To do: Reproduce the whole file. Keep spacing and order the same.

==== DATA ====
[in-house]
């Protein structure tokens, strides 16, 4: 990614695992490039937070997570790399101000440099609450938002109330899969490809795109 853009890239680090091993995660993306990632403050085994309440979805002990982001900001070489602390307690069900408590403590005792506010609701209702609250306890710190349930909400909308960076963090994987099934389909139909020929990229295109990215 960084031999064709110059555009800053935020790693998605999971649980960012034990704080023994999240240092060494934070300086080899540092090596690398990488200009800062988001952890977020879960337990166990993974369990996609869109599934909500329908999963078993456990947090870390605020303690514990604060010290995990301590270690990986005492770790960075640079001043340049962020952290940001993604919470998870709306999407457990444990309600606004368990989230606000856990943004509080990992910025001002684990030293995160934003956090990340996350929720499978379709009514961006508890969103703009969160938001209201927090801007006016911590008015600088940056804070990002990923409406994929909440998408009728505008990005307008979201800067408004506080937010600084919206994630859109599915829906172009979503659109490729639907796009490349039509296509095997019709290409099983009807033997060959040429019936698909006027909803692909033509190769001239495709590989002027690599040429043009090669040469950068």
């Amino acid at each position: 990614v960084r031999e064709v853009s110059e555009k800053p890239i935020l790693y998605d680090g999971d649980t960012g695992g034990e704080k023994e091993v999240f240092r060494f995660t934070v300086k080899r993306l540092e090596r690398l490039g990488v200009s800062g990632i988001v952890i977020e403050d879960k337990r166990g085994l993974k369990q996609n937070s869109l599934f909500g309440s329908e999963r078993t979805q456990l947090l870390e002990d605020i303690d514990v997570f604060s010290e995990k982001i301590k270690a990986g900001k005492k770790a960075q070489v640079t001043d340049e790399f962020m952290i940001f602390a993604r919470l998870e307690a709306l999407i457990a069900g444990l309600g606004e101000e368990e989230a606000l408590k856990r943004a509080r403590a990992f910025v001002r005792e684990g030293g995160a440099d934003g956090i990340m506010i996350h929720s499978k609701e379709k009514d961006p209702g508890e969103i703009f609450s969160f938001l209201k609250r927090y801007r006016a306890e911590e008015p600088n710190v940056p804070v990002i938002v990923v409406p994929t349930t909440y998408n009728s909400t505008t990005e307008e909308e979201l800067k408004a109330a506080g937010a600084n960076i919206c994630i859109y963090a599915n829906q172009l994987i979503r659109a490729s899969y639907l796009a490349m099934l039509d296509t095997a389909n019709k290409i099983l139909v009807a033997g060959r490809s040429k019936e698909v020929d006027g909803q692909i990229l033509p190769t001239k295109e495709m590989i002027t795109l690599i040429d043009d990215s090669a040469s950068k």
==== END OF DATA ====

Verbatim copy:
[in-house]
């Protein structure tokens, strides 16, 4: 990614695992490039937070997570790399101000440099609450938002109330899969490809795109 853009890239680090091993995660993306990632403050085994309440979805002990982001900001070489602390307690069900408590403590005792506010609701209702609250306890710190349930909400909308960076963090994987099934389909139909020929990229295109990215 960084031999064709110059555009800053935020790693998605999971649980960012034990704080023994999240240092060494934070300086080899540092090596690398990488200009800062988001952890977020879960337990166990993974369990996609869109599934909500329908999963078993456990947090870390605020303690514990604060010290995990301590270690990986005492770790960075640079001043340049962020952290940001993604919470998870709306999407457990444990309600606004368990989230606000856990943004509080990992910025001002684990030293995160934003956090990340996350929720499978379709009514961006508890969103703009969160938001209201927090801007006016911590008015600088940056804070990002990923409406994929909440998408009728505008990005307008979201800067408004506080937010600084919206994630859109599915829906172009979503659109490729639907796009490349039509296509095997019709290409099983009807033997060959040429019936698909006027909803692909033509190769001239495709590989002027690599040429043009090669040469950068």
């Amino acid at each position: 990614v960084r031999e064709v853009s110059e555009k800053p890239i935020l790693y998605d680090g999971d649980t960012g695992g034990e704080k023994e091993v999240f240092r060494f995660t934070v300086k080899r993306l540092e090596r690398l490039g990488v200009s800062g990632i988001v952890i977020e403050d879960k337990r166990g085994l993974k369990q996609n937070s869109l599934f909500g309440s329908e999963r078993t979805q456990l947090l870390e002990d605020i303690d514990v997570f604060s010290e995990k982001i301590k270690a990986g900001k005492k770790a960075q070489v640079t001043d340049e790399f962020m952290i940001f602390a993604r919470l998870e307690a709306l999407i457990a069900g444990l309600g606004e101000e368990e989230a606000l408590k856990r943004a509080r403590a990992f910025v001002r005792e684990g030293g995160a440099d934003g956090i990340m506010i996350h929720s499978k609701e379709k009514d961006p209702g508890e969103i703009f609450s969160f938001l209201k609250r927090y801007r006016a306890e911590e008015p600088n710190v940056p804070v990002i938002v990923v409406p994929t349930t909440y998408n009728s909400t505008t990005e307008e909308e979201l800067k408004a109330a506080g937010a600084n960076i919206c994630i859109y963090a599915n829906q172009l994987i979503r659109a490729s899969y639907l796009a490349m099934l039509d296509t095997a389909n019709k290409i099983l139909v009807a033997g060959r490809s040429k019936e698909v020929d006027g909803q692909i990229l033509p190769t001239k295109e495709m590989i002027t795109l690599i040429d043009d990215s090669a040469s950068k």